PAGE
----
An Evaluation of Utilitarianism

An Evaluation of Utilitarianism

There are several practical and analytical difficulties in Bentham's theory of welfare measurement, some which he recognized and some which he ignored.

One of the many problems that Bentham had to face was that of "interpersonal comparisons" of utility. One man's happiness, to paraphrase an old cliche, may be another man's poison. The fact that different individuals have different tastes, different incomes, different goals and ambitions, etc., makes compari­sons of utility (gained or lost) between individuals illegitimate by any objective criteria. Bentham admitted this difficulty, but he felt that such comparisons must be made, or else social reform is impossible. His welfare theory is there­fore subjective (i.e., normative) in content.

Another problem in Bentham's welfare theory concerns the weighting, if any, of qualitative pleasures. Do pleasures of the mind, for example, receive more or less emphasis than pleasures of the body? Bentham was unable to resolve this question, although he was aware of the difficulty. Like so many later economists, he resorted to money as the best available measure of utility, although money measures do not always register qualitative changes unambiguously.

One shortcoming of Bentham's welfare theory of which he was apparently un­aware concerns the logical pitfall that economists call the fallacy of composition. The fallacy asserts that because something is true of a part, it is therefore true of the whole. In reference to Bentham, there may be a logical fallacy in the assertion that the collective interest is the sum of the interests of individuals. While the as­sertion may be true in some instances, it is not necessarily true in all.

A simple example may serve to illustrate this point. It is presumably in the general interest of American society to have every automobile in the United States equipped with all possible safety devices. However, a majority of indi­vidual car buyers may not be willing to pay the cost of such equipment in the form of higher auto prices. In this case, the collective interest does not coin­cide with the sum of the individual interests. The result is a legislative and eco­nomic dilemma. In other words, Bentham's basic assumption regarding wel­fare measurement may lead to inaccurate estimates of the general welfare.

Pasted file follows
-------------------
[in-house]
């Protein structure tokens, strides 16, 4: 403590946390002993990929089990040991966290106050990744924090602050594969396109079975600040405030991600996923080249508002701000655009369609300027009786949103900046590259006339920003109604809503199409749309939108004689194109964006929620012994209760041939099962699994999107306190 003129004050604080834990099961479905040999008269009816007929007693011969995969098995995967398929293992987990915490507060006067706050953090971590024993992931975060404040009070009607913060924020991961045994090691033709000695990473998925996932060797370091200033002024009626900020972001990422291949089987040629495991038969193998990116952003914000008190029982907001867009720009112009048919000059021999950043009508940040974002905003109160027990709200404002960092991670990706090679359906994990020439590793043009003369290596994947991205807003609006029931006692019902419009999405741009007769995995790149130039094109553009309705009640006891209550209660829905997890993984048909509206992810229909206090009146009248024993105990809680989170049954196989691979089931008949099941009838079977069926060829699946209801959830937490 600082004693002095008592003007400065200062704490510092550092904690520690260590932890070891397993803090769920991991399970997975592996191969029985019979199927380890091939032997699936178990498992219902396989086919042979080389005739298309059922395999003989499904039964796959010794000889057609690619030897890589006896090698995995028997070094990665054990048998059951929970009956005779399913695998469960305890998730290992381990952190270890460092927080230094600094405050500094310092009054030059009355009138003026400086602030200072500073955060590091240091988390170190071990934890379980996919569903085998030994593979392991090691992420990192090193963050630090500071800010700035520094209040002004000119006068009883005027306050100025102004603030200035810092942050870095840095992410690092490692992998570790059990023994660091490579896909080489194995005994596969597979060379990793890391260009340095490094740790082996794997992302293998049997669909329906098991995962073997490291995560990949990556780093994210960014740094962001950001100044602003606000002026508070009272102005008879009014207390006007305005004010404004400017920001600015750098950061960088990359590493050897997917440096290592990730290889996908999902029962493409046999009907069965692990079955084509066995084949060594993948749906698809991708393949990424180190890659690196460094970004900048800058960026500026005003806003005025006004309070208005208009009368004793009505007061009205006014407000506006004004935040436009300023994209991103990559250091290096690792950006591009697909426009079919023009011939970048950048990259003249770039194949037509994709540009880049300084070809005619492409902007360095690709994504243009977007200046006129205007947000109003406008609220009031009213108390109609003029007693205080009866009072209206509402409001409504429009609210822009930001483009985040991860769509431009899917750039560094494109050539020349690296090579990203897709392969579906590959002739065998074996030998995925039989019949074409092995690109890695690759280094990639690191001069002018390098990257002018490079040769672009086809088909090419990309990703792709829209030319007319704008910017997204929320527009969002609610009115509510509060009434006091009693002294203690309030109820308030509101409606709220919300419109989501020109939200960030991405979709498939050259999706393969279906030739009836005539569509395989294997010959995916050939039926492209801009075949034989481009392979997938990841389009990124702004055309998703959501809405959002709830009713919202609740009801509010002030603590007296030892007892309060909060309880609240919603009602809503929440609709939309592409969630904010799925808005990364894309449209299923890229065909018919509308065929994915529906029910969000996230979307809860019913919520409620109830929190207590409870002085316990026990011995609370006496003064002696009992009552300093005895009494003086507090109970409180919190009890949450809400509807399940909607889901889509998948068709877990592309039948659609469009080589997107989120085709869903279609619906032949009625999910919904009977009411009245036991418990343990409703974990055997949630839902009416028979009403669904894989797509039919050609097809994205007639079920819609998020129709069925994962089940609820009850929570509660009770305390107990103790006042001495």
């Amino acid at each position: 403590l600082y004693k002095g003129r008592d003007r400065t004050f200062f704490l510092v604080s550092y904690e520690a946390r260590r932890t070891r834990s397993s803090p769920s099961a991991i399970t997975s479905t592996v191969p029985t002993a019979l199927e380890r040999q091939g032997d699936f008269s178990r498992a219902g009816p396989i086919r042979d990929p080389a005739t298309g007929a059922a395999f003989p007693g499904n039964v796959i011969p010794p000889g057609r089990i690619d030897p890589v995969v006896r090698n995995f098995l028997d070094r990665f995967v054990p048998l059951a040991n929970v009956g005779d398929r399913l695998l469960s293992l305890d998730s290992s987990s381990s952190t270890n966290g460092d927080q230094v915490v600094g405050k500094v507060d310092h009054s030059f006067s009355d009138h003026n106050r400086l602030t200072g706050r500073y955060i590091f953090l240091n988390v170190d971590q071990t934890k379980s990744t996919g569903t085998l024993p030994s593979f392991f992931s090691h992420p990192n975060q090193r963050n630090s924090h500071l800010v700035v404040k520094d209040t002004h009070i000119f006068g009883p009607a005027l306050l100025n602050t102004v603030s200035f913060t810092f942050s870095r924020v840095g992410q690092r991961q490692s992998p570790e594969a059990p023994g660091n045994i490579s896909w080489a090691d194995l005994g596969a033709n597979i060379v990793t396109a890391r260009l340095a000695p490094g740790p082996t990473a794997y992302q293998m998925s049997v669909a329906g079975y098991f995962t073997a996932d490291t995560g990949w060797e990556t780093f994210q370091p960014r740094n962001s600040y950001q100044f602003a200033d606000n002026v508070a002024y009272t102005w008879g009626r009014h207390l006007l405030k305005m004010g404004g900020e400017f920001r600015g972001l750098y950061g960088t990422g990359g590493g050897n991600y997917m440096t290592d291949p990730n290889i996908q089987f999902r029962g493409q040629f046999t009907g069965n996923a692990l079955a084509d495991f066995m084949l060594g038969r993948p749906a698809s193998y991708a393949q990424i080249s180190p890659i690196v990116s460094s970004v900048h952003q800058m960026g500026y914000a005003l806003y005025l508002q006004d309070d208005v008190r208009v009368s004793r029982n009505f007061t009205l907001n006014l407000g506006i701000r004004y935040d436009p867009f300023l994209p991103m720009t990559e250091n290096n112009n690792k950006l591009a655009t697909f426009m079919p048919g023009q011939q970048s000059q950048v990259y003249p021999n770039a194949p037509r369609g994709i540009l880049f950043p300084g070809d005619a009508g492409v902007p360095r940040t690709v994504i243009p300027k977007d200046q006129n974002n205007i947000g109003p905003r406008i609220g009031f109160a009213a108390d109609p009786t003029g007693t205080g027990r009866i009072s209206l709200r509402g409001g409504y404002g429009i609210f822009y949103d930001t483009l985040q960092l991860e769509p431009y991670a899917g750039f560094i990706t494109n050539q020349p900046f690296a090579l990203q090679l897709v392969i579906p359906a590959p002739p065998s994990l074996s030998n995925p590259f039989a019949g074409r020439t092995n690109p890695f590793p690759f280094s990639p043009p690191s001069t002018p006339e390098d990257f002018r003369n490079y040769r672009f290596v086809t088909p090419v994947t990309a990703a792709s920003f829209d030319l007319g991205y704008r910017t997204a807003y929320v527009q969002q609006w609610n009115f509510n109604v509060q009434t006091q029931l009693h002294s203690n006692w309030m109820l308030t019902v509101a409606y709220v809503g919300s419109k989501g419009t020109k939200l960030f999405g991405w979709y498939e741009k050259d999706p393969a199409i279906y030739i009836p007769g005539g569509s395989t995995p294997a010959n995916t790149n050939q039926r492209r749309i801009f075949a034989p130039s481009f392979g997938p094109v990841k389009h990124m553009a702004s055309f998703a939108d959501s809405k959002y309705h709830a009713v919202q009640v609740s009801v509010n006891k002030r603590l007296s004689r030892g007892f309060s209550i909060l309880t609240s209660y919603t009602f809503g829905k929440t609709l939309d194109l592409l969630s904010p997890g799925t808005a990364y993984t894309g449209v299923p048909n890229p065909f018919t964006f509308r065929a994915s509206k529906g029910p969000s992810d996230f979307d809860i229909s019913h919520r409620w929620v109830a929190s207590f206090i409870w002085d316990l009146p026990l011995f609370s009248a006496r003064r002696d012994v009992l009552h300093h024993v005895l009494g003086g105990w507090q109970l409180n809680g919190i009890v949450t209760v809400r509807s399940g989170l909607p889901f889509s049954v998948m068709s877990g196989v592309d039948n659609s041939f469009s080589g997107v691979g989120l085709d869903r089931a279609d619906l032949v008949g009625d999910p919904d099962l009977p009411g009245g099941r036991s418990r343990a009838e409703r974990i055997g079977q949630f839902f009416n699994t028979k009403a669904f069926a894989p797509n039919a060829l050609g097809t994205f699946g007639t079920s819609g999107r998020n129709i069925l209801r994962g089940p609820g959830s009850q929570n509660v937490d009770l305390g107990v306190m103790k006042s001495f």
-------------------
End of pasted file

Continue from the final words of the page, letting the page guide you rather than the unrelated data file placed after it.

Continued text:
On purely philosophical grounds, Bentham's view of human nature is es­sentially passive: people are "pushed" about by the search for pleasure and the avoidance of pain. Hence there are no "bad" motives or "moral" defi­ciencies; there are only "bad" calculations regarding pleasure and pain. Bentham did not think it wrong to make a bad calculation; it may be stupid, but presumably stupidity can be corrected by education. Indeed, the utilitari­ans placed a great deal of emphasis on education as a means of social reform.

Utilitarianism is also overly narrow in its approach to human behavior. Lit­tle or no room is given to behavioral motives other than the pursuit of pleasure and the avoidance of pain. But Bentham felt that the felicific calculus was a useful, if unoriginal, theory, despite its inherent difficulties. Individual pleasure-pain calculations may be made unconsciously, and yet they exist, Bentham affirmed. "In all this," he charged, "there is nothing but what the practice of mankind, wheresoever they have a clear view of their own interest, is perfectly comformable to" (Principles of Morals and Legislation, p. 32).

Bentham's search for an exact, quantitative measure of utility was bound to prove futile, of course. Even to this day, welfare economists have never been able successfully to solve the problem of interpersonal utility comparisons in such a way as to derive truly objective criteria on which to base welfare decisions. Nev­ertheless, the influence of Bentham's philosophy was carried over through James Mill, a fellow utilitarian, to his son, John Stuart, particularly in the area of social reform. Even more important for the history of economic analysis, the felicific calculus provided a starting point for Jevons's more profound insights into the marginal-utility theory of consumer behavior.

Bentham's influence on economic policy was especially profound in the first decades following his death, when Edwin Chadwick and John Stuart Mill held high the banner of utilitarian reform. His approach to economics remains influential even today, however, having served to inspire contemporary exten­sions of neoclassical theory into such areas as the economics of crime and the economics of franchise bidding (see the Notes for Further Reading at the end of the chapter). In a general sense, Bentham proved to be the master innovator of institutional and administrative reforms designed to alter economic incen­tives in compliance with the general will.